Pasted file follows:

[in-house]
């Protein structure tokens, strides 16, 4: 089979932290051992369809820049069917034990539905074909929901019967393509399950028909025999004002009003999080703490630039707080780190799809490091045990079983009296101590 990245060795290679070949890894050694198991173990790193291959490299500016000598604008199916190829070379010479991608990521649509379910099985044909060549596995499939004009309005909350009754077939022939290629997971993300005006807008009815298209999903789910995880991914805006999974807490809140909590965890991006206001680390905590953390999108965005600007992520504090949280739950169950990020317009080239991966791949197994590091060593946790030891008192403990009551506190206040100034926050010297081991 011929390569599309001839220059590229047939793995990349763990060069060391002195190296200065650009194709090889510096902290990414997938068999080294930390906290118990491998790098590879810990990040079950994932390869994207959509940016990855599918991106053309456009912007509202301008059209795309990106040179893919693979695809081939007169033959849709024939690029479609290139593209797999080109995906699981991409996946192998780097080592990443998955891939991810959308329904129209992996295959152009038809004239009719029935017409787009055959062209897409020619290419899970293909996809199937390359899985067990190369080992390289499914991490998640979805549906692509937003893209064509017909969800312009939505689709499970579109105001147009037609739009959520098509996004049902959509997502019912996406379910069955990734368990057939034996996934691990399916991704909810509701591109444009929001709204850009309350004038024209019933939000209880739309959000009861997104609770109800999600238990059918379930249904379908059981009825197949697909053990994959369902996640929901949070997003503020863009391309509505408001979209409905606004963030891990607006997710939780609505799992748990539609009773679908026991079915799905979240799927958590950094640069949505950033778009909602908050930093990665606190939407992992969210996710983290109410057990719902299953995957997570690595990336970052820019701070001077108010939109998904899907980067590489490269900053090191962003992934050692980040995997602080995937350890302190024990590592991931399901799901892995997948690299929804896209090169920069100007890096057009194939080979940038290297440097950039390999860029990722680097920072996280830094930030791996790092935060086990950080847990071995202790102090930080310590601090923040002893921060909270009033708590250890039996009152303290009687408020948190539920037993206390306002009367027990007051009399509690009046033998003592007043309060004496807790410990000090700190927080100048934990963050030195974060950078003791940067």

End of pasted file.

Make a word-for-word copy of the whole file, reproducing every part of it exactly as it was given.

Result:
[in-house]
């Protein structure tokens, strides 16, 4: 089979932290051992369809820049069917034990539905074909929901019967393509399950028909025999004002009003999080703490630039707080780190799809490091045990079983009296101590 990245060795290679070949890894050694198991173990790193291959490299500016000598604008199916190829070379010479991608990521649509379910099985044909060549596995499939004009309005909350009754077939022939290629997971993300005006807008009815298209999903789910995880991914805006999974807490809140909590965890991006206001680390905590953390999108965005600007992520504090949280739950169950990020317009080239991966791949197994590091060593946790030891008192403990009551506190206040100034926050010297081991 011929390569599309001839220059590229047939793995990349763990060069060391002195190296200065650009194709090889510096902290990414997938068999080294930390906290118990491998790098590879810990990040079950994932390869994207959509940016990855599918991106053309456009912007509202301008059209795309990106040179893919693979695809081939007169033959849709024939690029479609290139593209797999080109995906699981991409996946192998780097080592990443998955891939991810959308329904129209992996295959152009038809004239009719029935017409787009055959062209897409020619290419899970293909996809199937390359899985067990190369080992390289499914991490998640979805549906692509937003893209064509017909969800312009939505689709499970579109105001147009037609739009959520098509996004049902959509997502019912996406379910069955990734368990057939034996996934691990399916991704909810509701591109444009929001709204850009309350004038024209019933939000209880739309959000009861997104609770109800999600238990059918379930249904379908059981009825197949697909053990994959369902996640929901949070997003503020863009391309509505408001979209409905606004963030891990607006997710939780609505799992748990539609009773679908026991079915799905979240799927958590950094640069949505950033778009909602908050930093990665606190939407992992969210996710983290109410057990719902299953995957997570690595990336970052820019701070001077108010939109998904899907980067590489490269900053090191962003992934050692980040995997602080995937350890302190024990590592991931399901799901892995997948690299929804896209090169920069100007890096057009194939080979940038290297440097950039390999860029990722680097920072996280830094930030791996790092935060086990950080847990071995202790102090930080310590601090923040002893921060909270009033708590250890039996009152303290009687408020948190539920037993206390306002009367027990007051009399509690009046033998003592007043309060004496807790410990000090700190927080100048934990963050030195974060950078003791940067």